Since the inception of the BLM banner, it has become a life-affirming cry against racial oppression.This historic movement has changed the public debate on racism and police violence, but a massive backlash is underway, led by governments cracking down on dissent and police forces stepping up the harassment of black people.Yet despite government opposition, Black Lives Matter retains a broad appeal in the UK. By October last year, over half of the British public continued to support Black Lives Matter, with that number rising to seven in 10 for young people.
Recently, demonstrators have taken to the streets again to protest against the killings of Daunte Wright, Adam Toledo and Ma’Khia Bryant — three names out of dozens of people killed by the police across the country during the three weeks of testimony. 
 A rally in Minneapolis was held on May 23rd 2021 to remember Floyd. Hundreds of people gathered outside the Hennepin County Government Center, where Chauvin’s trial was held, including members of George Floyd’s family and others who lost loved ones to Police encounters.
 Many marchers carried signs, banners and pictures of Floyd, along with other men killed at the hands of the authorities.  
Floyd is remembered as a father of five. His youngest daughter Giana alongside her mother Roxie Washington ,spoke in June 2020 after the incident. Giana said “that she missed him”, describing her father as a fun man who often played with her.
 The Minneapolis rally was organised by the George Floyd Memorial Foundation and is one of several events set to go ahead across the USA in the coming week to honour his memory.
Among them will be an event held in Minneapolis which the foundation described as a “celebration of life.” 
Organizers said: “We will celebrate the life and legacy of George Floyd through Black culture, art, history and support of local businesses,” adding that there will be performances from a number of local and “Grammy award-winning artists”.
 As we mark a year since the murder of George Floyd, it is vital that we step up the movement for justice, against racism and police violence.As we remember, reflect, and respond in our own way to the senseless and brutal murder of George Floyd we must do battle with the past, take courage from the present and work to create a shared future that is just and allows individuals to flourish. 
The future can be so much brighter for all if the global insurrection, solidarity, sympathy, and decency against racial and other forms of injustice that George Floyd's death inspired continues to burn in our hearts and minds. And this is not because Mr George Floyd was a paragon of virtue, but rather because he was a man who was extrajudicially murdered because he was Black. That is the scandal; that reality, that truth, should trouble our conscience wherever we might live.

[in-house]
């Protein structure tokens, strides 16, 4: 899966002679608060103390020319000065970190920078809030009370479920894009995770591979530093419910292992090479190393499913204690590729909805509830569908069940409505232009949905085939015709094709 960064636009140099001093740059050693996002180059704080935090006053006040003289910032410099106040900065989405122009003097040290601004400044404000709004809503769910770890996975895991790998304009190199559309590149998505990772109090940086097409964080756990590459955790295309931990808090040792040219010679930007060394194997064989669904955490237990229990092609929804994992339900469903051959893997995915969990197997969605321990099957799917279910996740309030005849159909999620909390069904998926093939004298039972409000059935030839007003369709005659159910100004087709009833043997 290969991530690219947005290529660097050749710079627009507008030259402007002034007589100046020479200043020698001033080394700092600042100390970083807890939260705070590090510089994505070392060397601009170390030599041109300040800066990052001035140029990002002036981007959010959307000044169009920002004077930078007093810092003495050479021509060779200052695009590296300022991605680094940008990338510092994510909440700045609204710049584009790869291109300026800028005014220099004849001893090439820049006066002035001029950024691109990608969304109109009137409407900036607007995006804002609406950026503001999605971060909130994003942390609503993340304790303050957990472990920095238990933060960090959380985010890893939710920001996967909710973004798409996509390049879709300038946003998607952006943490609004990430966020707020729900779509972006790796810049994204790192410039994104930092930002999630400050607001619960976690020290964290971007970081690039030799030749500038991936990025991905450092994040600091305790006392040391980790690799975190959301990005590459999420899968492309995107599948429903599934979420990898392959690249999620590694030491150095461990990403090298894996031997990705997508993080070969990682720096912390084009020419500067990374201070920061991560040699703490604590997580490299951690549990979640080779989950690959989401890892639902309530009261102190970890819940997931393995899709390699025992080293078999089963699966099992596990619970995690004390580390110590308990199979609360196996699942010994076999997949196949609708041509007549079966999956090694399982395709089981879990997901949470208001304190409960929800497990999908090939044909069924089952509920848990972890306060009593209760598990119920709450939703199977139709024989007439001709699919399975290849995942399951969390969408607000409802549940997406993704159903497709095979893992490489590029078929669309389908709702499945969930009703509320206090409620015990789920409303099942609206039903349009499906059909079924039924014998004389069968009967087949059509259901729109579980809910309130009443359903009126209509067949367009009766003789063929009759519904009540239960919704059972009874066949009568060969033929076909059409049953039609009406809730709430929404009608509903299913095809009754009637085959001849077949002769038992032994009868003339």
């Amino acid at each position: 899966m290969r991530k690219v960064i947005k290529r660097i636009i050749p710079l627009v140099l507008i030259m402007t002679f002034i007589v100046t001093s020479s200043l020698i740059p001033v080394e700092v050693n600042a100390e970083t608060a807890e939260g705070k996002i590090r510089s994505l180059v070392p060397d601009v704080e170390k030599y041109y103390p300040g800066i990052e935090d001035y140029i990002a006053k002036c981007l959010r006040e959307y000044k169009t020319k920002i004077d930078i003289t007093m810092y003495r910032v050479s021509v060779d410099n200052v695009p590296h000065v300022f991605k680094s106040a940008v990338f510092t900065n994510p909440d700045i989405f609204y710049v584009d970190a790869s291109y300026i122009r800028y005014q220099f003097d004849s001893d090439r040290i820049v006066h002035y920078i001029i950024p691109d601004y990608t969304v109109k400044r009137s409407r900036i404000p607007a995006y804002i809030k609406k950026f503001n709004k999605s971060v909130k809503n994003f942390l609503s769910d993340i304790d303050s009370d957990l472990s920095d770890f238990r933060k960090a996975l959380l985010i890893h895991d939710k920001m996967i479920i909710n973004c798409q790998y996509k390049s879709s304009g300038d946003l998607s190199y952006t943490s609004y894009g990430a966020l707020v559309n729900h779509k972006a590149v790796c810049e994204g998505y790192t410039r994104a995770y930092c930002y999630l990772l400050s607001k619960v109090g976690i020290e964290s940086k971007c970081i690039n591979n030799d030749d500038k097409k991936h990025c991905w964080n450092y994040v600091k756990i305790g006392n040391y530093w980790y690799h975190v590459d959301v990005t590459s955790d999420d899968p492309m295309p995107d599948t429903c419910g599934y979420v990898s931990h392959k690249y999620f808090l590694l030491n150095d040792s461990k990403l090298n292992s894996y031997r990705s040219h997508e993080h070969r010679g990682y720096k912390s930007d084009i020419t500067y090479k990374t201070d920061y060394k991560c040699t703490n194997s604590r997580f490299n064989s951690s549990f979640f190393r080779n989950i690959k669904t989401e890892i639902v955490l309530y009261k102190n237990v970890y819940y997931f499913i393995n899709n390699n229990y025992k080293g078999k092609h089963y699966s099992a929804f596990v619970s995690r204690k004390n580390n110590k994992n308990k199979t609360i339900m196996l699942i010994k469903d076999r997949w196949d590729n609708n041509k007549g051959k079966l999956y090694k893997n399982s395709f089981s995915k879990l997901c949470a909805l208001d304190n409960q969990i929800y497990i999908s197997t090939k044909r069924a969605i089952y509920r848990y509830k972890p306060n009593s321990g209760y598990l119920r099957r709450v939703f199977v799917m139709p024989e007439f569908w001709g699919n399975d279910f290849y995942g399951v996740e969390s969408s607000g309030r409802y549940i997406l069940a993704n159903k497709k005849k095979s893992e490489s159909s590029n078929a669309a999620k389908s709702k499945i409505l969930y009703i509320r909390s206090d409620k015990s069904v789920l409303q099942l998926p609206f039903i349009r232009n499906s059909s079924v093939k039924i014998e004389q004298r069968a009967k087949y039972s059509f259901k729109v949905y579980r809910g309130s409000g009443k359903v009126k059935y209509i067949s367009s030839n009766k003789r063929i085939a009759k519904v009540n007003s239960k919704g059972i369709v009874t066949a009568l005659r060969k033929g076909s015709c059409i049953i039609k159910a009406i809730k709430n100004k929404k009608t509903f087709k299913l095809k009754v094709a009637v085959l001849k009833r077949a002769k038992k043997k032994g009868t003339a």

And if President Biden is right when he stated, after the court returned a 'Guilty' verdict against Derek Chauvin on 20 April, that George Floyd's murder 'in the full light of day' lifted the 'blinkers off the whole world' to see America's treatment of one of it citizens, then there is clearly urgent work that needs to done in society. 'I can't breathe.' 'We cannot', said President Biden, 'allow these words to die with him.'
 Floyd is recognised as a symbol, remembering his humanity is important, this, in part, is the significance of the request to  say his name. To speak about his humanity, to remind ourselves that he is more than what happened to him. Thank you Mr George Floyd for giving all of us another 'chance to change', to treat each other with dignity and respect, to pursue righteousness and justice.
 Anti-racists will  mobilise today to say no to institutional racism in Britain and globally. I encourage all of us today to  make time in the busy day and take the knee and observe 9 minutes and 29 seconds of silence, the length of time Mr. Floyd suffered under Derek Chauvin’s knee, to reflect on the changes that have followed his passing and the work that remains. Individually, we have to play our part in uprooting all forms of racism, oppression and exploitation once and for all, acting collectively as vehicles for real social change.

Saturday, 22 May 2021

The Mandarin Sky

Beneath the canopies, underneath the spiralling stars
In the wake of violence, destruction and devastation,
The world has sighed with a heavy heart this week
From Colombia to Tigray to Palestine to Myanmar,
Misery consuming, mirth no longer passing
Negating hope with so much intensity,
People gazing into the night sky, praying for release 
Among the darkness filled with pheromones of hurt,
Traumatised and broken, wondering what has happened
No time to dream, wading through a living  nightmare.
Landscapes scarred with acerbity, agony and pain
Black holes filled with sadness, releasing tears of bitterness,
Tales of genocide, war crimes against humanity
In glooms of wrecked environment, as apartheid spreads globally,
Assaulting reason, anxiety and confusion testing faith
Blockades of injustice, multiply and mirror the ache, 
While we are left heartbroken, with feelings of outrage
There's no time for despair, because something has changed,
A growing movement of people, loudly speaking out
Every voice raised a tangible step on the road to justice,
With collective voices of resistance, change will increase
It's a long road ahead, with unity, let's deliver peace.

Friday, 21 May 2021

BREAKING: Israel approves a ceasefire, ending its nearly 2-week assault on occupied Gaza.

Israel has approved a ceasefire  between Hamas  after a devastating  offensive  on the Gaza Strip. Forced to stop bombarding  Gaza tonight after global condemnation.
At least 232 people were  killed , including 65 children,1,900 wounded. 90,000 displaced according to the UN. 1800 housing units destroyed. 74 government facilities bombed.33 media centres destroyed.6 high rise buildings  leveled.There are no bomb shelters, or bomb sirens in Gaza..